Traveling can take a real toll on your body and health. After all, sharing a pressurized cabin with strangers for hours on end means germs are rife, communal bathrooms can be hotbeds for bacteria, and jet lag can mess with your circadian rhythm, which compromises your immune system. It's little wonder why so many people get sick after traveling.
I've certainly had my fair share of post-travel coughs and colds, but after spending about 203 hours on airplanes last year, I think I've cracked the code to staying healthy midair. I'm not a doctor or nutrition expert; I'm just a travel editor who flies a lot for work and regularly experiments with the latest vitamins, beauty products, and travel gadgets. After spending hours in the air, I've finally got my routine down pat. Here's what I use every time I travel.
Getting a good night's sleep is so important to arrive at your destination feeling rested and resorted, but sometimes I need a little help dozing off. These natural melatonin pills give me the nudge I need.
Thinking about the germs on planes is enough to make you sick. Microbiologists hired by Travelmath found that seat-back trays harbor an average of 2155 colony-forming units (CFU) per square inch. I use hand sanitizer before and after eating on planes, and this mini product from Byredo makes the basic task feel a bit more luxe.
Dry cabin air and salty plane food can lead to dehydration mid-flight. According to Yasmin Badiani, physiotherapist and head of Phizz Sport, people lose as much as half a gallon of bodily water on the average 10-hour flight. The bottom line: Stay hydrated. Even though it's cumbersome, I always pack a S'well water bottle on long flights so I don't have to rely on flight attendants to refill my glass.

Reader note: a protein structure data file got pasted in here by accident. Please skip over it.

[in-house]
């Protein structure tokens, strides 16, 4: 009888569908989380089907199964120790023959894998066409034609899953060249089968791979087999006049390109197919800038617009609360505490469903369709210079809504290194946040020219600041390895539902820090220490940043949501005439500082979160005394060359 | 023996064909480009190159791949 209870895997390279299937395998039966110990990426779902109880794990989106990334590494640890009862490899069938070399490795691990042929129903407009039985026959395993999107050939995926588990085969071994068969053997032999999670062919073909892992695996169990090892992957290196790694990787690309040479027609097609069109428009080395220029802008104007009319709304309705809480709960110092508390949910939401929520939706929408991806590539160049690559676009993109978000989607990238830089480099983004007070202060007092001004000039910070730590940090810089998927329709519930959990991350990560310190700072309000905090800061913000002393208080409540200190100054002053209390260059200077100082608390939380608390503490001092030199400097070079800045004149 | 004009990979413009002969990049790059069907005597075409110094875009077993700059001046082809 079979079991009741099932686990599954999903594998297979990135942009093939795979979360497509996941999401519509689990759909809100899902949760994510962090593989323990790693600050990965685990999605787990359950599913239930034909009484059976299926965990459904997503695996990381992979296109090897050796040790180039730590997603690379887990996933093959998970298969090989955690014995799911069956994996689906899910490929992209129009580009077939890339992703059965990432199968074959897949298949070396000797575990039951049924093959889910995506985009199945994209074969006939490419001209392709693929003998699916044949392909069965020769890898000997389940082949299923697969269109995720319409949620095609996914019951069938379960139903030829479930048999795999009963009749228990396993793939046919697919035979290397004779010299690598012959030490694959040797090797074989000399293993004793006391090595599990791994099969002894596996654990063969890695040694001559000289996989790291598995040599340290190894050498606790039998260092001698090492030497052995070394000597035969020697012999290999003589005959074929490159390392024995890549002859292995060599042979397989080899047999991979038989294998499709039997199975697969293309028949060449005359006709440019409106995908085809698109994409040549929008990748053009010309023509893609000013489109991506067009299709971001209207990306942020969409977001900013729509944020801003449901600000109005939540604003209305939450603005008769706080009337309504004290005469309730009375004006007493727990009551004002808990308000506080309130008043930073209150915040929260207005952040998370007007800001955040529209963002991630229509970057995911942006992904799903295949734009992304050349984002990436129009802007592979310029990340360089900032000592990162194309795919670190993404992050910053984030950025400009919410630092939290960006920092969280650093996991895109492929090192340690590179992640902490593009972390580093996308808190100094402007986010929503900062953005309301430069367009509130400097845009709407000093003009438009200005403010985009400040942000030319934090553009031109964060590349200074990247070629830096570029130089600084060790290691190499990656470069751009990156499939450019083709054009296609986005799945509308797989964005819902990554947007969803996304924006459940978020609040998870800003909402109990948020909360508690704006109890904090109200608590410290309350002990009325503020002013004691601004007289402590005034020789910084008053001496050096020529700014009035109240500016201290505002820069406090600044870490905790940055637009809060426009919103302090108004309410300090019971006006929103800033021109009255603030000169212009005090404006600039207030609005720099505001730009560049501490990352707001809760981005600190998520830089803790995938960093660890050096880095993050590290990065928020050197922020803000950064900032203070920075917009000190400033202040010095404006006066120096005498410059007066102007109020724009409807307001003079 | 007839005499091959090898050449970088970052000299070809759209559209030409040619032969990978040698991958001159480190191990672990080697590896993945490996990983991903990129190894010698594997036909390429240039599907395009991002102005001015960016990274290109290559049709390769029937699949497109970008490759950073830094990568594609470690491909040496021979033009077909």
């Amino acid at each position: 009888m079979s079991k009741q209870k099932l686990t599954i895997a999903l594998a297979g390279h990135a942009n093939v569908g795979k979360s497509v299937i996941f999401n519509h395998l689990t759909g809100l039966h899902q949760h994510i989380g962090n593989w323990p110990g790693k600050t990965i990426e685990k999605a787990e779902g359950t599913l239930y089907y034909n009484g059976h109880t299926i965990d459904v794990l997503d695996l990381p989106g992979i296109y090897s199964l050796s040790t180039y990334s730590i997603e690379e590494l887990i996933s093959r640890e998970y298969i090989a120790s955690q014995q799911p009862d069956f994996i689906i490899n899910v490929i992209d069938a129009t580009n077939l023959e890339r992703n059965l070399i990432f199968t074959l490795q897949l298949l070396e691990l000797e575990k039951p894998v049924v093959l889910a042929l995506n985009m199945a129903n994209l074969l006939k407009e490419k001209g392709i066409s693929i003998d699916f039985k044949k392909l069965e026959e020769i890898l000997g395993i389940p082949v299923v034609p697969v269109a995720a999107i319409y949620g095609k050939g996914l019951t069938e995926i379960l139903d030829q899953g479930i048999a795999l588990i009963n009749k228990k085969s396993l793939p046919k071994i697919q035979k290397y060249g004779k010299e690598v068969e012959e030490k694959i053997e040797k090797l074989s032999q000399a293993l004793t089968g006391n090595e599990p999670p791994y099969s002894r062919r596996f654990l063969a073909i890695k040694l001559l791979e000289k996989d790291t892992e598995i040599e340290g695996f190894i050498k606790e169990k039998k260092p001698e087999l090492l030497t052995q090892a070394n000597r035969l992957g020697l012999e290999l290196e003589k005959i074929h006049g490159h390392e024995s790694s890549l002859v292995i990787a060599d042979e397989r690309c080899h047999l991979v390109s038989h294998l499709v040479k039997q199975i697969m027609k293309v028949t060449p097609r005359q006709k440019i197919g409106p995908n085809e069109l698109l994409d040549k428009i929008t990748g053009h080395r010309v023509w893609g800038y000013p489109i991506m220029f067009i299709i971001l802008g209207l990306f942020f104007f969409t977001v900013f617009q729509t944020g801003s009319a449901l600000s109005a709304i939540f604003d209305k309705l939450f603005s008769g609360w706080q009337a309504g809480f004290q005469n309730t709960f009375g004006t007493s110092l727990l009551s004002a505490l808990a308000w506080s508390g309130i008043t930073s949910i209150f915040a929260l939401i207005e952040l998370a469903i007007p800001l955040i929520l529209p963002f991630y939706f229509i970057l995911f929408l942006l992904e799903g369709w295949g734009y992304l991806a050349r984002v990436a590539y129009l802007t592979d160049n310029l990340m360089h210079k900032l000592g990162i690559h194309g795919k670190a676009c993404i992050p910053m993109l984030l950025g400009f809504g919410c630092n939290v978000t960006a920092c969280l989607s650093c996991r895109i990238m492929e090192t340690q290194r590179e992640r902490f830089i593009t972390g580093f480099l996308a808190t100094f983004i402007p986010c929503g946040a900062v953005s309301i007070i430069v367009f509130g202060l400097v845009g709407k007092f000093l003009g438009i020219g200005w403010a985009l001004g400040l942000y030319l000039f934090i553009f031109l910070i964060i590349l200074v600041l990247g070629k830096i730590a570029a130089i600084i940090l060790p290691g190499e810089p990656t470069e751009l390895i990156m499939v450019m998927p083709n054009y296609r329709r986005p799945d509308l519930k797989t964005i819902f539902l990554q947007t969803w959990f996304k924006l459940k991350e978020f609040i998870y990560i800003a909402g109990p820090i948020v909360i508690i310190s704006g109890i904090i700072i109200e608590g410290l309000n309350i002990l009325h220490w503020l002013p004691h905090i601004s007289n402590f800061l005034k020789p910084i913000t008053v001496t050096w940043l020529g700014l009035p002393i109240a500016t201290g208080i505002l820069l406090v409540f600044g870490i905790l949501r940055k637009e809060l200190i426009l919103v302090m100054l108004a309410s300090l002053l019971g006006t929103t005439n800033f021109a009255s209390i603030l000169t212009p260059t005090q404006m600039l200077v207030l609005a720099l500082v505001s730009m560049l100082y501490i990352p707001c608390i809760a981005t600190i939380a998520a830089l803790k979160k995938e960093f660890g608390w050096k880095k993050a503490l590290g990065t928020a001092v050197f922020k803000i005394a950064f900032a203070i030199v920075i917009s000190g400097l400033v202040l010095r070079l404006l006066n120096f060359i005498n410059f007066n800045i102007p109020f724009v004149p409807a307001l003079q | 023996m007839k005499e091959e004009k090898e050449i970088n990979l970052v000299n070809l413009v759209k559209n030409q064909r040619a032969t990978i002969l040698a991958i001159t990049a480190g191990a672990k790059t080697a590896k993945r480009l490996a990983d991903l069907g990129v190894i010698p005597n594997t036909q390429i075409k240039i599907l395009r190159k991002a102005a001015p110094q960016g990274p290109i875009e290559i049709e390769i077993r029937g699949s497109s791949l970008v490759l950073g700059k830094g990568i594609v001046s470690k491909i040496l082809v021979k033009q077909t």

Probiotics help regulate "good" bacteria and your immune system. I'm dying to try Care/Of's new Pocket Productor pack, which contains five sticks of melt-in-your-mouth flavored powder. It's basically a quick immune boost that doesn't involve water or pills. Genius.
It's impossible to know often carriers wash and clean their in-flight blankets and pillows, so I prefer to pack this kit. The merino wool throw keeps me nice and warm when the cabin temperature drops, and the soft bag doubles as a pillowcase.
One of the first signs of dehydration is a dry mouth and lips, so I keep Lano's 101 Superbalm on hand. It's really dense and made from lanolin, which closely resembles your own skin oils.
Getting a few hours' sleep is essential on a long-haul flight, so I always pack good-quality earplugs to muffle engine noise. I wear them with B&O headphones over the top and play storm sounds on the app Rain Rain. It's bliss.
The juices and sodas they hand out from the drinks cart are so high in sugar, which can cause a blood sugar spike and make it difficult to rest. Sometimes I pack a few bags of chamomile tea and ask for a cup of hot water.
These handy deodorant wipes were created for the gym, but they're also great for freshening up on long-haul flights. The formula is aluminum-free, removes sweat, conditions skin, and prevents future odor.
Next up: A travel editor shares her go-to flight outfit.